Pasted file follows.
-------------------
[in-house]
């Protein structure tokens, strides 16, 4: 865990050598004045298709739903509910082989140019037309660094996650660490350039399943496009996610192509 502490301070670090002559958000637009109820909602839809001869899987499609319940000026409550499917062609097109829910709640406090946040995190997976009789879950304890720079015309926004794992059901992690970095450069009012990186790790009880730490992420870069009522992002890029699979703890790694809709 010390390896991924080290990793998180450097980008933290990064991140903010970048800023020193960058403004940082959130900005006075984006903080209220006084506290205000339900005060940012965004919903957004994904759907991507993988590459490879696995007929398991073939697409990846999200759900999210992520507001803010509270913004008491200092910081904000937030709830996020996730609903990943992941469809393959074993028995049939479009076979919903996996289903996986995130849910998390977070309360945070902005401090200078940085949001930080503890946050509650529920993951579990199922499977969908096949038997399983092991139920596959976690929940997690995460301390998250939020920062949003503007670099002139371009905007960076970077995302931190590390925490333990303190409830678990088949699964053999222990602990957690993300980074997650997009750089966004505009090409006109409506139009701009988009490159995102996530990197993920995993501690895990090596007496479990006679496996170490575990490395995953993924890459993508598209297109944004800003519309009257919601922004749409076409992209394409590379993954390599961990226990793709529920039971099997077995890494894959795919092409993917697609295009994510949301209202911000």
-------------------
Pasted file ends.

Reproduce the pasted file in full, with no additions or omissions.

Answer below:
[in-house]
């Protein structure tokens, strides 16, 4: 865990050598004045298709739903509910082989140019037309660094996650660490350039399943496009996610192509 502490301070670090002559958000637009109820909602839809001869899987499609319940000026409550499917062609097109829910709640406090946040995190997976009789879950304890720079015309926004794992059901992690970095450069009012990186790790009880730490992420870069009522992002890029699979703890790694809709 010390390896991924080290990793998180450097980008933290990064991140903010970048800023020193960058403004940082959130900005006075984006903080209220006084506290205000339900005060940012965004919903957004994904759907991507993988590459490879696995007929398991073939697409990846999200759900999210992520507001803010509270913004008491200092910081904000937030709830996020996730609903990943992941469809393959074993028995049939479009076979919903996996289903996986995130849910998390977070309360945070902005401090200078940085949001930080503890946050509650529920993951579990199922499977969908096949038997399983092991139920596959976690929940997690995460301390998250939020920062949003503007670099002139371009905007960076970077995302931190590390925490333990303190409830678990088949699964053999222990602990957690993300980074997650997009750089966004505009090409006109409506139009701009988009490159995102996530990197993920995993501690895990090596007496479990006679496996170490575990490395995953993924890459993508598209297109944004800003519309009257919601922004749409076409992209394409590379993954390599961990226990793709529920039971099997077995890494894959795919092409993917697609295009994510949301209202911000």